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Saying good-bye to a couple of classy guys

POSTED January 16, 2016
BY Rick Wilson
Twitter: @scribewilson


            Let’s see, mid-January, 52 degrees and raining. No snow to be found high or low, and the grass still a healthy green for this time of the year. I don’t know about you but I’ll take it. Keep it up Mother Nature.

            A good day for sitting on the couch and sharing a few thoughts meandering through the rainy recesses of the mind.

Back in the 1990s during my days with the Register Citizen I was on the Torrington High football beat. Every Saturday (Friday nights hadn’t taken over yet) there was a date on some area Naugatuck Valley League field with the Red Raiders and their opposition.

            It was usually myself, often a reporter from the Republican-American and the Cable-5 television crew of Mike Conway and Mike Bakunis. Over the years we became good friends and looked forward to those weekend get-togethers in the press box.

            I would supply Mike and Mike with halftime statistics and was often a guest at halftime while they would be very good-natured about my cracks concerning the amount of space they were taking up in our often small and antiquated press box settings. I even would bring a pie for Thanksgiving Day for the annual battle against Watertown and give it to the duo.

            It was fun and it was good. Recently we lost one of the group when Mike Bakunis passed away. I received a recorded phone call in a saddened voice from Mike Conway that a good man that we were both fortunate to spend some time with (certainly Conway more than me) had died.

            I hadn’t seen Mike much in the recent years, in fact it was Conway who would often tell me how he was doing and how much he enjoyed seeing his name in the Christmas greetings poem I do for the Republican every year.

            It didn’t matter. We passed along greetings through friends. It hasn’t surprised much reading social media postings that lauded Mike as a great teacher during his career at Oliver Wolcott.

            That was the guy I know and remember. A friendly gentleman oozing with class. I was fortunate to spend a few Saturday afternoons and Thanksgiving mornings with him. Thanks Mike. You will be missed.

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            He met with Admiral Nimitz, floored Willie Pep and raised one great family. He was Thomaston’s Frank Vigeant.

            Frank passed away shortly before Christmas and the Clocktown lost one of its pillars and proud sporting figures. Vigeant was one of Connecticut boxing’s very best, the state welterweight champion from 1947-49.

            He was known as the `Thomaston Express’ with a hard punch and good jaw winning 26 of 41 bouts with four draws. His town followed him faithfully.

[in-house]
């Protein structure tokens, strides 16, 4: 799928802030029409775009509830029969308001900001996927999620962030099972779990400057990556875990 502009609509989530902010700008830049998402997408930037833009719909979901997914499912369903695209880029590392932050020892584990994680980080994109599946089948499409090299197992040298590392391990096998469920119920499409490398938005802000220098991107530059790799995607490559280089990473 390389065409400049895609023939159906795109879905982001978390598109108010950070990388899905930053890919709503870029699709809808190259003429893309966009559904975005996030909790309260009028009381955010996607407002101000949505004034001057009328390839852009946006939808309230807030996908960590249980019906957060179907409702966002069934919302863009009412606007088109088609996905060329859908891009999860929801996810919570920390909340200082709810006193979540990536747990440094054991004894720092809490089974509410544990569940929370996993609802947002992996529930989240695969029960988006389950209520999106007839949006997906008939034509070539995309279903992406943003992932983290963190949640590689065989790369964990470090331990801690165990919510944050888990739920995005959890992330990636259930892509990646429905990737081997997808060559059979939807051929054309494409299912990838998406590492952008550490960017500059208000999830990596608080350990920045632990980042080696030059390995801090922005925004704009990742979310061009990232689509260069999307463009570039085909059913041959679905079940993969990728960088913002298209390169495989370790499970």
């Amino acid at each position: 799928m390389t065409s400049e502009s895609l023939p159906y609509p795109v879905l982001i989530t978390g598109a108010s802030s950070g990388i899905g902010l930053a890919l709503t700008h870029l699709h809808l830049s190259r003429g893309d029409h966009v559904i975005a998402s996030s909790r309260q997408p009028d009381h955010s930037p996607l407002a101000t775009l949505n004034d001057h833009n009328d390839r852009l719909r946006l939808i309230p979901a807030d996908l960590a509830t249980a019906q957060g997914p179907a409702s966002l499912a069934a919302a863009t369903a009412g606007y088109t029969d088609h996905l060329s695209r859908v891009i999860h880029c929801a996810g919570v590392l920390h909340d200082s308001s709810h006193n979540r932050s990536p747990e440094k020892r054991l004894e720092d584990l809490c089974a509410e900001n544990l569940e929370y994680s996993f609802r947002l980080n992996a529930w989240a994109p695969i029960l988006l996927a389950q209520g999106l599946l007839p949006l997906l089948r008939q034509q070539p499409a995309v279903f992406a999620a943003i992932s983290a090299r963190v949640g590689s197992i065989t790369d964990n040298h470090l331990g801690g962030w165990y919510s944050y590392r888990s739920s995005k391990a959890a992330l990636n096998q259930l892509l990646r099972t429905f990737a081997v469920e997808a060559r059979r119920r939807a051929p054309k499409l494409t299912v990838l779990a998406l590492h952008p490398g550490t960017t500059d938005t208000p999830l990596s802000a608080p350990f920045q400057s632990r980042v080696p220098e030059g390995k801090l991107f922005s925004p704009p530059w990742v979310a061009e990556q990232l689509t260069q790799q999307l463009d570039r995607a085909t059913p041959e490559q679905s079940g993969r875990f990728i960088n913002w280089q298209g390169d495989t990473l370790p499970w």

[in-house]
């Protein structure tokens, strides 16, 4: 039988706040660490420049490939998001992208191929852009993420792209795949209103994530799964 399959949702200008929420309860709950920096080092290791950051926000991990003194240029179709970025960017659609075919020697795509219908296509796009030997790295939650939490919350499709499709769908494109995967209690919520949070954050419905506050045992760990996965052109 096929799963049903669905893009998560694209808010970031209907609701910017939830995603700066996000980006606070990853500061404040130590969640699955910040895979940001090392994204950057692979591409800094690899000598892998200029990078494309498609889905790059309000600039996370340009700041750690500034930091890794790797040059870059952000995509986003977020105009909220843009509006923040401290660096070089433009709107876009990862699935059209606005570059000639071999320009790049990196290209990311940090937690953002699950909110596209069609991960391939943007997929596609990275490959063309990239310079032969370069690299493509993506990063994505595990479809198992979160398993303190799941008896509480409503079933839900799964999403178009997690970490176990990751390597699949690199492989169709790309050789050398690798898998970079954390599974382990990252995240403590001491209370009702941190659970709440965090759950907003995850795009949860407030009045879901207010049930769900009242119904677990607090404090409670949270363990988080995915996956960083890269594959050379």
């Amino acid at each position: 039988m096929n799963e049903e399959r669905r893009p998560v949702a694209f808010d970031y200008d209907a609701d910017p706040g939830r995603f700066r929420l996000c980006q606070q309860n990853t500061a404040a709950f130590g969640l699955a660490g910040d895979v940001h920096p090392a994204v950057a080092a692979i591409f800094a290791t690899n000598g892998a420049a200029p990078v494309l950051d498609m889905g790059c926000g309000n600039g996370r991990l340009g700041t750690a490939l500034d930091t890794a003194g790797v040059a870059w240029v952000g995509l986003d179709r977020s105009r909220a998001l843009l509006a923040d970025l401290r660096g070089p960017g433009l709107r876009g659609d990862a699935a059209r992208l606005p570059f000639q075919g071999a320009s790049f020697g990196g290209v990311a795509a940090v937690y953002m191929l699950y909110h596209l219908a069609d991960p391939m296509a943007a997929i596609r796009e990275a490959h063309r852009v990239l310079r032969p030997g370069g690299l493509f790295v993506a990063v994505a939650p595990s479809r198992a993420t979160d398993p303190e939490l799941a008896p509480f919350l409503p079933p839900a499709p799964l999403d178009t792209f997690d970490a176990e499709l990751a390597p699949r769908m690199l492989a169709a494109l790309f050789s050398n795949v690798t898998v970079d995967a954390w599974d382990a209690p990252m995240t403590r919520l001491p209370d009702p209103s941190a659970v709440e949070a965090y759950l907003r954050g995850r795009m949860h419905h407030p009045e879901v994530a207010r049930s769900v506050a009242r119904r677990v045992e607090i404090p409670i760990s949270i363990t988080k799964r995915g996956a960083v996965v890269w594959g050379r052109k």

“He would fight in Waterbury and Hartford and on Sundays there would be 500 or 600 cars heading out on the highway to see him fight,” said longtime friend and former Thomaston First Selectman Gene McMahon.

            How good was Vigeant? Championship good but he also incurred a bit of wrath from the camp of legendary world featherweight champion Willie Pep.

            “They trained in the same place and Frank was heavier than Willie,” remembered McMahon. “One day they asked him if he wanted to spar with Willie and Frank said sure, why not. “Well, they were going at it pretty good and Frank knocked him down. Willie’s camp was mad asking him what are you trying to do.”

            Prior to his pro success, Vigeant served in the Navy on the USS Holland during the World War II. He fought more than 50 fights for the Pacific Fleet Welterweight Championship.

            I was fortunate to get to know Frank first through his family and then through sportswriting. He raised eight children, many solid athletes. I played Little League with sons Terry, Robbie and Timmy, high school basketball with Timmy and softball with Dennis.

            Frank was a gentlemen, fine boxer and most importantly one good guy. He leaves an admirable life at the age of 91 and his home town with a legacy of family and fight. An example for all. Condolences to his family.

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It is one of the great nights of the winter – rivalry night in the Berkshire League. Litchfield and Wamogo, Northwestern Regional and Gilbert, Thomaston and Terryville highlighting the festivities.

            Is there anything like small-town rivalries? Let me answer for you – absolutely not. I have covered all three rivalries through the gym and still carry the electricity that is produced with me.

            This time around I was at Thomaston-Terryville, two teams with a combined record of 3-10. It didn’t matter one little iota. The house in Terryville was SRO, the student cheering sections were out in force, the battle for bragging rights was front and center.

            It started at 3:30 with the first JV contest and ended at almost 9:30 and the show was worth the rivalry. The powerhouse Thomaston girls blasted their rivalry with ease and then the boys team put on quite a show.

            Terryville, which now dominates the boy’s side of the rivalry turned back the Bears, 58-48, in overtime. The gym was rocking to the point you had trouble hearing the whistles, the blood pressure was soaring, the passion was real.

            It happens twice a year and it is special.

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